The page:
Stacey “Hotwaxx” Hale the “Godmother of House Detroit”
Written by: Sherrilynn Colley

Stacey “Hotwaxx” Hale is Detroit’s first female of House Music. She plays dance floor bangers and orchestral melodies with live music fusion. She has played in legendary venues like the Apollo, Studio 54 and The Warehouse. Hale has performed in London, Ibiza, Berlin, Amsterdam, Toronto and across the USA. Known as a “Detroit treasure,”  Hale earned her place in the National Museum of African American Music in Nashville, Tennessee.

At a young age, Hale discovered she could record songs from the radio. With her older brothers’ LPs and components, she would make reel to reel mixtapes. Hale was forward thinking. Back then, the sound was close and play. “I didn’t like the silence, ” she says. “So I would combine them into one continuous dance mix.” Hale choose this method to host and entertain basement parties. It was this choice that started to get her noticed .

At 17, she went into The Chessmate after hours club and coffee shop. Hale heard two songs blending & mixed together. “I climbed up the stairs, observed 2 turntables and a mixer. I thanked them for letting me observe and the next day I went out and bought 2 turntables and a mixer and began practicing”. She got a job at Club Hollywood for $30 a night playing 12 to 6 am. It was predominantly a female after-hours club and would play to about 800 girls. In the late 70’s early 80’s Detroit’s icon, Ken Collier, & her uncle, vocalist Freddie Hughes, taught her “Beat-matching” and the rest is herstory.

Stacey-Hale-3-300x276Hale was discovered by Duncan Sound Company and she joined their team of 10 DJs that booked for events and clubs all around Detroit and surrounding suburbs. An organization called the “Fun Time Society” introduced her to the mainstream. Her debut was the Cleary Auditorium in Windsor Ontario. There were other female DJ’s at the time, but they were similar to radio announcers playing and talking about the songs. Hale was unique. As she puts it, “I was bringing the heat with emphasis on making them dance and sweat.”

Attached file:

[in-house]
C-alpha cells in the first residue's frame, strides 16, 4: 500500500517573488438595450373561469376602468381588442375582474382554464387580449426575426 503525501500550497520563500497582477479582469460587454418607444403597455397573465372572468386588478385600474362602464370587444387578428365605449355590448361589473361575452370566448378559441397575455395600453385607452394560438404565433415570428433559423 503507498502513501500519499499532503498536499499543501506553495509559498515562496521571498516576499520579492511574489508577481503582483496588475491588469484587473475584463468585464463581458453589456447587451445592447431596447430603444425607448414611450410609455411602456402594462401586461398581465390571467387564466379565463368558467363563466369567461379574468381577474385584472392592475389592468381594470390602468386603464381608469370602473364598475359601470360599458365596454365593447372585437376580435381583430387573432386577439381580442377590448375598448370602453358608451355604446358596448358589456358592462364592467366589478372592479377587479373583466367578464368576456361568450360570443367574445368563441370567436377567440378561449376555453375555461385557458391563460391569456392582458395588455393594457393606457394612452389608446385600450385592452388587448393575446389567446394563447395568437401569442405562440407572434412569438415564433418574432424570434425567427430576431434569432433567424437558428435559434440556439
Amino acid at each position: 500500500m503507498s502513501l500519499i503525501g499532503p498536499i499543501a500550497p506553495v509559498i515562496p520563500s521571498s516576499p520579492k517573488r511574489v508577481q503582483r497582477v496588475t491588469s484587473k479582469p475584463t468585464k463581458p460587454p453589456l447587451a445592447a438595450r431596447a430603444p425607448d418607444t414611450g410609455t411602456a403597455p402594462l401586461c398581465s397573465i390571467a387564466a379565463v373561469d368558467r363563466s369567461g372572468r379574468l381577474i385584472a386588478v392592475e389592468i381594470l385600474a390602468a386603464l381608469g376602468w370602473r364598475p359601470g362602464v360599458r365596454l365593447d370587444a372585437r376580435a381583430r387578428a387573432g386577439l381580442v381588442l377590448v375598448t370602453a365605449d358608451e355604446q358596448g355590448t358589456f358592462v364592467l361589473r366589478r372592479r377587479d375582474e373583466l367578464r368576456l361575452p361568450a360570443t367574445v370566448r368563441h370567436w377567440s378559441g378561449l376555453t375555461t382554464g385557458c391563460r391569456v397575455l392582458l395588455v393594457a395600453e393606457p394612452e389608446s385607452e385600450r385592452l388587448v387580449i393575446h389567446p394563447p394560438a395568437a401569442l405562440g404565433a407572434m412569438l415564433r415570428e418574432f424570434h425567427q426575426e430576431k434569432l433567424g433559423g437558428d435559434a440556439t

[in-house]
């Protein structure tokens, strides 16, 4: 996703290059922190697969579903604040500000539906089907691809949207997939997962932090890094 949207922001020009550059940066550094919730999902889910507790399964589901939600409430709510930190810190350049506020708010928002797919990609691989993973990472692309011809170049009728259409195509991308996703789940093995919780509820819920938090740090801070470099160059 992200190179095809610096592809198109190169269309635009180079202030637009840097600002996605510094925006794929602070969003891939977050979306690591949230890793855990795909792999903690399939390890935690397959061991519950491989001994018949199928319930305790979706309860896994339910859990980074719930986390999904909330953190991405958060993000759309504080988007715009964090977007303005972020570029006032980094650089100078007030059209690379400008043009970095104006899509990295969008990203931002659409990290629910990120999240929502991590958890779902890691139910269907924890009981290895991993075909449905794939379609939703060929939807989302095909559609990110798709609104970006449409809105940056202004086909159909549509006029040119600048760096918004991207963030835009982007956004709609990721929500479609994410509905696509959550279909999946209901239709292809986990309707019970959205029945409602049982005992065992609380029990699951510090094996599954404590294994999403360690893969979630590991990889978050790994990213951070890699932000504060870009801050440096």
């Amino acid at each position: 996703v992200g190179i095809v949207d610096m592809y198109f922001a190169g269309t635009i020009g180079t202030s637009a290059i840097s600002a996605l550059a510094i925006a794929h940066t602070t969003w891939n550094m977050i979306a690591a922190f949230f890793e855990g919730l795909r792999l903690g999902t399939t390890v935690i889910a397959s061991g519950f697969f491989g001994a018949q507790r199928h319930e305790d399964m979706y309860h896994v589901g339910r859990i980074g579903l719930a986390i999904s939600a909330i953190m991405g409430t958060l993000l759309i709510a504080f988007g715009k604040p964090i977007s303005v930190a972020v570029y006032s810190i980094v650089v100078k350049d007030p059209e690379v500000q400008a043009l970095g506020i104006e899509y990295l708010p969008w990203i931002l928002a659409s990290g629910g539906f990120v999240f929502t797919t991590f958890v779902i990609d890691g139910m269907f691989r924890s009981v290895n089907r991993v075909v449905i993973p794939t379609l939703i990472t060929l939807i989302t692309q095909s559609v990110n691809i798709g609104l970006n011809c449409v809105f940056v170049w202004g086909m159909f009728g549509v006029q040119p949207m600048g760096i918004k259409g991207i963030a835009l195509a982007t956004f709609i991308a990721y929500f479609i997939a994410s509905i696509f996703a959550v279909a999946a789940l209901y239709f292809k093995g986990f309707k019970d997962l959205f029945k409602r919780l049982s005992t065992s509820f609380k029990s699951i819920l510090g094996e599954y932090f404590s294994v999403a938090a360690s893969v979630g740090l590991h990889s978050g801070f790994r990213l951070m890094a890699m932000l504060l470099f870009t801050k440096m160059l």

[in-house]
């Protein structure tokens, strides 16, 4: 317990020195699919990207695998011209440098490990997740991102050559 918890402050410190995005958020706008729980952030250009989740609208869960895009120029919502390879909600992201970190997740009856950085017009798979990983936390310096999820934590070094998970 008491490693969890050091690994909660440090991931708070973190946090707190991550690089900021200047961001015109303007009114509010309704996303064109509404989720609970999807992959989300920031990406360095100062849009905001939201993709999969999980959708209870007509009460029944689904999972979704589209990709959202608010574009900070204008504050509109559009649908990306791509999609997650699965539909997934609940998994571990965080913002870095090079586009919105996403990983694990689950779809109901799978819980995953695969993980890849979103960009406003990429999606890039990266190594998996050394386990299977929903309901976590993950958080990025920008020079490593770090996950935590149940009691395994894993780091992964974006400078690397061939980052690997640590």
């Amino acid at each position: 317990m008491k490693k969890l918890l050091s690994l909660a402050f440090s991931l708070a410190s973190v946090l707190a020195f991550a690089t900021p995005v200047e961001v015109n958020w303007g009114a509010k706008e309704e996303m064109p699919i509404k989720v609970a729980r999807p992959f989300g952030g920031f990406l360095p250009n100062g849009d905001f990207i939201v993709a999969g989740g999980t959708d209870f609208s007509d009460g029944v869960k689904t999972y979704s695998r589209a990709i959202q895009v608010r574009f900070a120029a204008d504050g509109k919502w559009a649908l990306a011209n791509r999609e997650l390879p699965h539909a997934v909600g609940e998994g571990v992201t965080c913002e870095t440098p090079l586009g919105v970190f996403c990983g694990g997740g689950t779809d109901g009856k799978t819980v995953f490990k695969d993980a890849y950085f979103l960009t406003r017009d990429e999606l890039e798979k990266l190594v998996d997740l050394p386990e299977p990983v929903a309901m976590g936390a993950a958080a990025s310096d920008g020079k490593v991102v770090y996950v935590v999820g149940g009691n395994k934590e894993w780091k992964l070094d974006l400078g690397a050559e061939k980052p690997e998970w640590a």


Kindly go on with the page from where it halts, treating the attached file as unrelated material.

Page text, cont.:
Other early milestones for “Hotwaxx” include hiring in at The Cheeks Club. A phenomenal feat because the ‘Who’s Who’ of Detroit was there. Tommy Hearns, Anita Baker, Rebe Jackson, Vinnie Johnson, Isaiah Thomas, movie stars, musicians and DJ’s from around the world would come Friday and Saturday Nights. While working at The Cheeks, she went to school full time earning a degree in Electrical Engineering from Lawrence Tech.

In 1985 she beat out over 600 DJs in WJLB’s Motor City Mix Contest. She submitted two mixes – one in a man’s name and one in hers. Both were selected. The finalists, which included rappers, played and performed at the Fox Theater. Hale was the overall winner claiming the 10K prize and amazing opportunities. “I listened to the producer of the show, Don Was of Was Not Was, and he stated “I was now a performer, not a DJ,” he said, “I want you to put that in your mind and act accordingly.” Hale admits “I was progressive and I would step outside the box but, I’d observed my audience. To be successful you have to know what you are doing and adjust to what they want.”

Opportunities did open up. DJing on television’s “The New Dance Show” and supplying radio mixes for The Electrifying Mojo and WJLB. She spent ten yeas as a Billboard reporter, opening doors everywhere. Hale produced mixes for Columbia Records, MCA, and Mercury Records. “Now I’m playing big clubs and I’m daring and on the cutting edge so I figured just because they haven’t heard a song it doesn’t mean I can’t play it, especially when I know it’s a hit.”

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In the late 80’s early 90’s, Hale went into radio and was given her own show at WJLB. She was the first female to play house music on Detroit radio. It became evident she reflected more energy in the club so WJLB started live broadcasting at The Warehouse. She then moved to the competition, 96.3, where she continued to travel extensively and lead live broadcasts.